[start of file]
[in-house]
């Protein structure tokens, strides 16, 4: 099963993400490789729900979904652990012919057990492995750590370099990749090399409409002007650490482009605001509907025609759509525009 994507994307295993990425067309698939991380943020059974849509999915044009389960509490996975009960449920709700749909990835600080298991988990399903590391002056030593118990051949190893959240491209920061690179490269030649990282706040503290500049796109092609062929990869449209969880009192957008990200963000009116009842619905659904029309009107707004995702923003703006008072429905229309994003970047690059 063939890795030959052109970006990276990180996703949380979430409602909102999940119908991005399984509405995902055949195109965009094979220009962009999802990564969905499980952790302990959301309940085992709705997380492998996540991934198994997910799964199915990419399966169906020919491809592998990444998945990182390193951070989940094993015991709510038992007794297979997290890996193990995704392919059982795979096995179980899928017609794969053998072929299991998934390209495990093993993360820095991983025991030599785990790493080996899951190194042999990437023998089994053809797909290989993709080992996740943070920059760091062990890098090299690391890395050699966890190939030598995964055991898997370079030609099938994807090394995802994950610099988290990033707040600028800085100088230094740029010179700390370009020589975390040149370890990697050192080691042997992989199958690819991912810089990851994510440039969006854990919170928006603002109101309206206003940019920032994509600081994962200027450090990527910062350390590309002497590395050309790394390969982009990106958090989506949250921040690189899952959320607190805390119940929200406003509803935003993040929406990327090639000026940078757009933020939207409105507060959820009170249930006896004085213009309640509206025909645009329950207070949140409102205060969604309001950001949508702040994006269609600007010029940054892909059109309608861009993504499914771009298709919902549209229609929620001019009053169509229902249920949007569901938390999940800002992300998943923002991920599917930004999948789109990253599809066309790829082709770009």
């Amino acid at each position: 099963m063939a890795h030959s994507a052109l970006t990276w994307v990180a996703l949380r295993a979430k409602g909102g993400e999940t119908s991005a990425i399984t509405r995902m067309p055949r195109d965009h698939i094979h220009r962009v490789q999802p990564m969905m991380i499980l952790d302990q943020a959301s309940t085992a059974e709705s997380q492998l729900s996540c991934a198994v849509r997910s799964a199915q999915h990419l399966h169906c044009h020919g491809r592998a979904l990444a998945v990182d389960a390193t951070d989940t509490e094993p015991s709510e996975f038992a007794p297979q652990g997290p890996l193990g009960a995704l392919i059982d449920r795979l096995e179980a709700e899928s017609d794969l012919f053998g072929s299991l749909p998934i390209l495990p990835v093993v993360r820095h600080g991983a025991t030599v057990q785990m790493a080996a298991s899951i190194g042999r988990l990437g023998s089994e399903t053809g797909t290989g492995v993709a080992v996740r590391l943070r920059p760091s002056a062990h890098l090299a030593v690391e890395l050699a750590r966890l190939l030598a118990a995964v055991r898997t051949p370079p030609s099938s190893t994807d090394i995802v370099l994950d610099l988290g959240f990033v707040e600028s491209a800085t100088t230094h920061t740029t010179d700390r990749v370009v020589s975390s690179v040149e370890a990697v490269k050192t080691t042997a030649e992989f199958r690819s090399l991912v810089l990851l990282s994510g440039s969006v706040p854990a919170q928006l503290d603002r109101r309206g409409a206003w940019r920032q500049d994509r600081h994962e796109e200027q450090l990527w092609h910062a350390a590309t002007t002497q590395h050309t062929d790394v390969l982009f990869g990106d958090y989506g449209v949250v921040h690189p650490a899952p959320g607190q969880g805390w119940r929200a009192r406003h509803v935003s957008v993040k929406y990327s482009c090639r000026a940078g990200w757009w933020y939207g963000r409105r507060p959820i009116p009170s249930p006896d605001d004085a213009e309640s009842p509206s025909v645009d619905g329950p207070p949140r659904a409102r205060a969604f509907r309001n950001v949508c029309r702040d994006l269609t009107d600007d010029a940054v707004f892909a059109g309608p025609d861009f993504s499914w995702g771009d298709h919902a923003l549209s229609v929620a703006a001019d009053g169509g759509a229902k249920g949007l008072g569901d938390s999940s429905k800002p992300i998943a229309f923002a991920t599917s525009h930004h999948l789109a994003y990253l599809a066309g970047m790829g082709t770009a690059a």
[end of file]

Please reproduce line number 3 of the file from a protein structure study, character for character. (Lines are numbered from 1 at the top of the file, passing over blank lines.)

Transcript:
């Amino acid at each position: 099963m063939a890795h030959s994507a052109l970006t990276w994307v990180a996703l949380r295993a979430k409602g909102g993400e999940t119908s991005a990425i399984t509405r995902m067309p055949r195109d965009h698939i094979h220009r962009v490789q999802p990564m969905m991380i499980l952790d302990q943020a959301s309940t085992a059974e709705s997380q492998l729900s996540c991934a198994v849509r997910s799964a199915q999915h990419l399966h169906c044009h020919g491809r592998a979904l990444a998945v990182d389960a390193t951070d989940t509490e094993p015991s709510e996975f038992a007794p297979q652990g997290p890996l193990g009960a995704l392919i059982d449920r795979l096995e179980a709700e899928s017609d794969l012919f053998g072929s299991l749909p998934i390209l495990p990835v093993v993360r820095h600080g991983a025991t030599v057990q785990m790493a080996a298991s899951i190194g042999r988990l990437g023998s089994e399903t053809g797909t290989g492995v993709a080992v996740r590391l943070r920059p760091s002056a062990h890098l090299a030593v690391e890395l050699a750590r966890l190939l030598a118990a995964v055991r898997t051949p370079p030609s099938s190893t994807d090394i995802v370099l994950d610099l988290g959240f990033v707040e600028s491209a800085t100088t230094h920061t740029t010179d700390r990749v370009v020589s975390s690179v040149e370890a990697v490269k050192t080691t042997a030649e992989f199958r690819s090399l991912v810089l990851l990282s994510g440039s969006v706040p854990a919170q928006l503290d603002r109101r309206g409409a206003w940019r920032q500049d994509r600081h994962e796109e200027q450090l990527w092609h910062a350390a590309t002007t002497q590395h050309t062929d790394v390969l982009f990869g990106d958090y989506g449209v949250v921040h690189p650490a899952p959320g607190q969880g805390w119940r929200a009192r406003h509803v935003s957008v993040k929406y990327s482009c090639r000026a940078g990200w757009w933020y939207g963000r409105r507060p959820i009116p009170s249930p006896d605001d004085a213009e309640s009842p509206s025909v645009d619905g329950p207070p949140r659904a409102r205060a969604f509907r309001n950001v949508c029309r702040d994006l269609t009107d600007d010029a940054v707004f892909a059109g309608p025609d861009f993504s499914w995702g771009d298709h919902a923003l549209s229609v929620a703006a001019d009053g169509g759509a229902k249920g949007l008072g569901d938390s999940s429905k800002p992300i998943a229309f923002a991920t599917s525009h930004h999948l789109a994003y990253l599809a066309g970047m790829g082709t770009a690059a």